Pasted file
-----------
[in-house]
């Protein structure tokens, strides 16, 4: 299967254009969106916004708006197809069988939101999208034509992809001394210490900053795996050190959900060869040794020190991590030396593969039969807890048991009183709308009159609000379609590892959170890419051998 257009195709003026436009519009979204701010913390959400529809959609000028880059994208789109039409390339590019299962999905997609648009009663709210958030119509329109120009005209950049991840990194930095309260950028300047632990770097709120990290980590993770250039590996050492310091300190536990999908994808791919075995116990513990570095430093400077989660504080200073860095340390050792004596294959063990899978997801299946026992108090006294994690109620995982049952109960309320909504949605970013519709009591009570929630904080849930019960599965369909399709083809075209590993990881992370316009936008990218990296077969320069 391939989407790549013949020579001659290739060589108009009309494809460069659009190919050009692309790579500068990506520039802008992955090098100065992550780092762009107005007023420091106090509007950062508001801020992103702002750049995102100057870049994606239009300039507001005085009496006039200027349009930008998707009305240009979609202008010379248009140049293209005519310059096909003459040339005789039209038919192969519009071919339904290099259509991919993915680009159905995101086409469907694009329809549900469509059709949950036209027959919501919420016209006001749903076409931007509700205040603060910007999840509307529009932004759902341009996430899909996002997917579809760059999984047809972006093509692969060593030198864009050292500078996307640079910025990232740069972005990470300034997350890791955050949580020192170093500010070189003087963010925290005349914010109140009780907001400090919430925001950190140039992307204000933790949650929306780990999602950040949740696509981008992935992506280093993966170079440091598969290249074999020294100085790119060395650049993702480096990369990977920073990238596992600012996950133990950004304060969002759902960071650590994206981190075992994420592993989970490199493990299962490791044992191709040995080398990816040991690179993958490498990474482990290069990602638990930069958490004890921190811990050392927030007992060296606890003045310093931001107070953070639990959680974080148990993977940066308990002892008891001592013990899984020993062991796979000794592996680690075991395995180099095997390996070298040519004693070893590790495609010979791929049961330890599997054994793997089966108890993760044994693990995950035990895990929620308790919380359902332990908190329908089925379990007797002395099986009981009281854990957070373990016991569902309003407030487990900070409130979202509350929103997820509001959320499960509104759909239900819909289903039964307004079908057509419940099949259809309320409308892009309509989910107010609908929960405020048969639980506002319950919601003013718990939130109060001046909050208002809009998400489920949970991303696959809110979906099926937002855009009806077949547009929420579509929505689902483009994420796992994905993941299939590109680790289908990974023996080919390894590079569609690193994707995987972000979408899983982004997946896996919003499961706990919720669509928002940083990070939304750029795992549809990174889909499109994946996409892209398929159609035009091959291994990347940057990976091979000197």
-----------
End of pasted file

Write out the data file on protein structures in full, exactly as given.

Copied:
[in-house]
């Protein structure tokens, strides 16, 4: 299967254009969106916004708006197809069988939101999208034509992809001394210490900053795996050190959900060869040794020190991590030396593969039969807890048991009183709308009159609000379609590892959170890419051998 257009195709003026436009519009979204701010913390959400529809959609000028880059994208789109039409390339590019299962999905997609648009009663709210958030119509329109120009005209950049991840990194930095309260950028300047632990770097709120990290980590993770250039590996050492310091300190536990999908994808791919075995116990513990570095430093400077989660504080200073860095340390050792004596294959063990899978997801299946026992108090006294994690109620995982049952109960309320909504949605970013519709009591009570929630904080849930019960599965369909399709083809075209590993990881992370316009936008990218990296077969320069 391939989407790549013949020579001659290739060589108009009309494809460069659009190919050009692309790579500068990506520039802008992955090098100065992550780092762009107005007023420091106090509007950062508001801020992103702002750049995102100057870049994606239009300039507001005085009496006039200027349009930008998707009305240009979609202008010379248009140049293209005519310059096909003459040339005789039209038919192969519009071919339904290099259509991919993915680009159905995101086409469907694009329809549900469509059709949950036209027959919501919420016209006001749903076409931007509700205040603060910007999840509307529009932004759902341009996430899909996002997917579809760059999984047809972006093509692969060593030198864009050292500078996307640079910025990232740069972005990470300034997350890791955050949580020192170093500010070189003087963010925290005349914010109140009780907001400090919430925001950190140039992307204000933790949650929306780990999602950040949740696509981008992935992506280093993966170079440091598969290249074999020294100085790119060395650049993702480096990369990977920073990238596992600012996950133990950004304060969002759902960071650590994206981190075992994420592993989970490199493990299962490791044992191709040995080398990816040991690179993958490498990474482990290069990602638990930069958490004890921190811990050392927030007992060296606890003045310093931001107070953070639990959680974080148990993977940066308990002892008891001592013990899984020993062991796979000794592996680690075991395995180099095997390996070298040519004693070893590790495609010979791929049961330890599997054994793997089966108890993760044994693990995950035990895990929620308790919380359902332990908190329908089925379990007797002395099986009981009281854990957070373990016991569902309003407030487990900070409130979202509350929103997820509001959320499960509104759909239900819909289903039964307004079908057509419940099949259809309320409308892009309509989910107010609908929960405020048969639980506002319950919601003013718990939130109060001046909050208002809009998400489920949970991303696959809110979906099926937002855009009806077949547009929420579509929505689902483009994420796992994905993941299939590109680790289908990974023996080919390894590079569609690193994707995987972000979408899983982004997946896996919003499961706990919720669509928002940083990070939304750029795992549809990174889909499109994946996409892209398929159609035009091959291994990347940057990976091979000197």